I had been to Taco Bell countless times before without issue. Each time like clockwork I’d pull up, place my order, hand over the money and in return I’d received a hefty sack of tacos, burritos and nachos.
But on one trip everything would change. The man who pulled into the drive-thru was not the same who left minutes later.
Nothing out of the ordinary happened earlier in the day. In fact, it was quite pedestrian and my trip to Taco Bell began like any other. I pulled up to the menu board, placed my order… and then it happened.
“You eat too much,” a garbled woman’s voice coming from the speaker said.
I could feel my heart both sink and leap into my throat at the same time.
Thinking that I may have misunderstood the often distorted audio from the speaker box I replied, “what?” My fingers were crossed as I hoped for a difference response.
“You eat too much,” she again said; this time more clearly.
I had been fat shamed by a Taco Bell employee.
Simultaneously I was crushed and enraged. How could she speak to me like this?! Those were the four most painful words that were ever said to me.
As I pulled up to the window I tried to play it off as though I was picking up the bounty of food for colleagues back at the office. But a thinly veiled smile did little to disguise how uncomfortable I was at that moment.
Likewise, the staff saw right through my hastily crafted cover story. One man behind the counter inside even shook his head.
How could I possibly be picking up food for the office when I’m coming at all hours of the day and night and sometimes more than once? What about the weekend drive-thru visits?
I was nearly 400 pounds, spending $10,000 there each year and easily their best customer. There was no story I could weave to make them see past the morbidly obese man staring back at them as my girth spilled over the drivers seat. They knew everything ordered was for me.
Indeed, I always took the food home where I’d eat it sitting alone in my room in the basement.
Shamefully, I knew the words uttered a minute earlier were true. I did eat too much — way too much and at that rate I was going to die before I reached 30 years old.
As I was handed a bag of food that felt like it weighed nearly 10 pounds I took stock of its contents to make sure I had every item on the long list.
I did. And the amount of fat in calories I was about to consume was staggering.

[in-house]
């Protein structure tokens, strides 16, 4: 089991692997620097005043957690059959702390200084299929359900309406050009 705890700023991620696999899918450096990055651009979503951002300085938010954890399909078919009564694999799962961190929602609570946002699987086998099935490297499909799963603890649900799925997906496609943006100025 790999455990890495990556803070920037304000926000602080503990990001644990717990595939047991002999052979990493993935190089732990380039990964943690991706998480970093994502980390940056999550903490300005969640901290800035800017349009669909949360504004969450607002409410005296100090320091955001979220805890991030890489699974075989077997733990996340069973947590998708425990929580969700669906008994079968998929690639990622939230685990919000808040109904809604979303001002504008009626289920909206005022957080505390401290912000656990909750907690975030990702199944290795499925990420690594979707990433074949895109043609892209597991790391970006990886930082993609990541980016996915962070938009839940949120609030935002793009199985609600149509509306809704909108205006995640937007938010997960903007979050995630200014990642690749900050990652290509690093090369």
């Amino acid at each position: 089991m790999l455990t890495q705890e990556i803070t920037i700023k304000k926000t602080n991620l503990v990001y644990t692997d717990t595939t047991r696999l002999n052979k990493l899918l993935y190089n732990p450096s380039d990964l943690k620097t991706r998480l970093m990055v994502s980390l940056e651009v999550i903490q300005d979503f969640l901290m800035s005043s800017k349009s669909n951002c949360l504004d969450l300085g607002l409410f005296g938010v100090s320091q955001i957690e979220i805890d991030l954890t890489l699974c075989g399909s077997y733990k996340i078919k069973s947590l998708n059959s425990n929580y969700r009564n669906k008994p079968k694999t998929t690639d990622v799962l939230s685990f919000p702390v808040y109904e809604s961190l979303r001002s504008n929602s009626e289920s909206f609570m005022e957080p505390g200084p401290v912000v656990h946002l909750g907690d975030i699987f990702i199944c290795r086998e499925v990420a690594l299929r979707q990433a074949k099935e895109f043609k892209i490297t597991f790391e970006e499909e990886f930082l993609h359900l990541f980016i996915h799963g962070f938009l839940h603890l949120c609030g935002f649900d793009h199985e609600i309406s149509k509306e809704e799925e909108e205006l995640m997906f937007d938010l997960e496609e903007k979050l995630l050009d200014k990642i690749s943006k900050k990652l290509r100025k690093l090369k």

My Standard Taco Bell Order
2 7-Layer Burritos
- 860 calories
- 32 grams of fat
- 2,030mg of sodium
2 Beef Grilled Stuffed Burritos
- 1,440 calories
- 64 grams of fat
- 4,280mg of sodium
Nachos Bell Grande
- 760 calories
- 38 grams of fat
- 1,300mg of sodium
- 510 calories
- 27 grams of fat
- 1,200mg of sodium
Cheesy Potato Burrito
- 490 calories
- 22 grams of fat
- 1,300mg of sodium
Carmel Apple Empanada
- 310 calories
- 15 grams of fat
- 310mg of sodium
- 4,370 calories
- 196 grams of fat
- 10,420mg of sodium
In this single meal I was shattering the recommended 2,000-calorie daily diet that calls for a maximum of 65 grams of fat and 2,400 milligrams of sodium.
This was my standard order. I would rarely deviate from this list and would sometimes grab this early in the afternoon and return later that evening.
Not long after the fat shaming incident I swore off Taco Bell. However, her words drove me to an even higher calorie diet of multiple pizzas and other fast food that amounted to around 10,000 calories every day.
Today, all of the unhealthy habits have been replaced by a glut of fruits and vegetables. I’m on a first name basis with most of the staff at my local Whole Foods and a student of health and nutrition. Based on everything I’ve learned I’ve concluded that had it not been for my age at the time (mid-20’s) I would have died.
Six years later and 265 pounds lighter it’s hard for me to look back at the man I was. Until I began writing this column I never tallied up the sum of my daily Taco Bell binge. And as I type this I can feel my stomach begin to churn and the sting of being told “you eat too much” starting to return.
I also am starting to jones for what I worked so hard to distance myself from. Once a food addict, always a food addict.